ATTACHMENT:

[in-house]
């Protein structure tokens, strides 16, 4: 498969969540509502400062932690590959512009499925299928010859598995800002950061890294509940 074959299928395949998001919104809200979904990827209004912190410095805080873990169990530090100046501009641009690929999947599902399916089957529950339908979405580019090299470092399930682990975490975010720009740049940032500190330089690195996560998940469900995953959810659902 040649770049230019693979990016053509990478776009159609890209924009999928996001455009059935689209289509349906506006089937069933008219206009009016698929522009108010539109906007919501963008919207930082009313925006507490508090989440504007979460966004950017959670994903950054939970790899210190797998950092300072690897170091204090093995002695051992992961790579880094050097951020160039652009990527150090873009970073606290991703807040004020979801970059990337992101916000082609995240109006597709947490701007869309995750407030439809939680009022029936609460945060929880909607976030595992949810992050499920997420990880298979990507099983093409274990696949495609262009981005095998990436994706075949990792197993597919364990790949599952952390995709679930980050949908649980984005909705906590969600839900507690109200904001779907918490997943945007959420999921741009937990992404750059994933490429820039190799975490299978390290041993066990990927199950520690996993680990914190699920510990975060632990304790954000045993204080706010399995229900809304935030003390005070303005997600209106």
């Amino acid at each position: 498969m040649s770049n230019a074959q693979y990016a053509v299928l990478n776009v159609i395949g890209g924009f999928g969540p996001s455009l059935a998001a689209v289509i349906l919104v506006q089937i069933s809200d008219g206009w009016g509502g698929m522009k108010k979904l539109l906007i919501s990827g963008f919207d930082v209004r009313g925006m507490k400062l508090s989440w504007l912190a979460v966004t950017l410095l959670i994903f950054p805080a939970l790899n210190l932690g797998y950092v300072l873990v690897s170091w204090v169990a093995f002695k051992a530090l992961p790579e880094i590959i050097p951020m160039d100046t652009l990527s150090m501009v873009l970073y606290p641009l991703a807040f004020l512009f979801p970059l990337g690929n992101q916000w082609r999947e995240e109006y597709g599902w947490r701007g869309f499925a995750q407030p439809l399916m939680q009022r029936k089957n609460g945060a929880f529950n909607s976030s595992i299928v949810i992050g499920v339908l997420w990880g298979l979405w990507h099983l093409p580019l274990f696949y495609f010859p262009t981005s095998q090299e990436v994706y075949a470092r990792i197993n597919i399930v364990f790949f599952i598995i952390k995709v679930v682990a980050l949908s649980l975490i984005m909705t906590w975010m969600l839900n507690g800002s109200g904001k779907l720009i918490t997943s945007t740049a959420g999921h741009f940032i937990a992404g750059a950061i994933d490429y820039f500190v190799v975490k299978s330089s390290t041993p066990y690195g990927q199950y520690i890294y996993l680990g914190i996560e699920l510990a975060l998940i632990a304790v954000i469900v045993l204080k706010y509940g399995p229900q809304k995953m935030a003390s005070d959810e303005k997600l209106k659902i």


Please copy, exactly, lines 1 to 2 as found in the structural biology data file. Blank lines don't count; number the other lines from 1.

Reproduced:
[in-house]
């Protein structure tokens, strides 16, 4: 498969969540509502400062932690590959512009499925299928010859598995800002950061890294509940 074959299928395949998001919104809200979904990827209004912190410095805080873990169990530090100046501009641009690929999947599902399916089957529950339908979405580019090299470092399930682990975490975010720009740049940032500190330089690195996560998940469900995953959810659902 040649770049230019693979990016053509990478776009159609890209924009999928996001455009059935689209289509349906506006089937069933008219206009009016698929522009108010539109906007919501963008919207930082009313925006507490508090989440504007979460966004950017959670994903950054939970790899210190797998950092300072690897170091204090093995002695051992992961790579880094050097951020160039652009990527150090873009970073606290991703807040004020979801970059990337992101916000082609995240109006597709947490701007869309995750407030439809939680009022029936609460945060929880909607976030595992949810992050499920997420990880298979990507099983093409274990696949495609262009981005095998990436994706075949990792197993597919364990790949599952952390995709679930980050949908649980984005909705906590969600839900507690109200904001779907918490997943945007959420999921741009937990992404750059994933490429820039190799975490299978390290041993066990990927199950520690996993680990914190699920510990975060632990304790954000045993204080706010399995229900809304935030003390005070303005997600209106």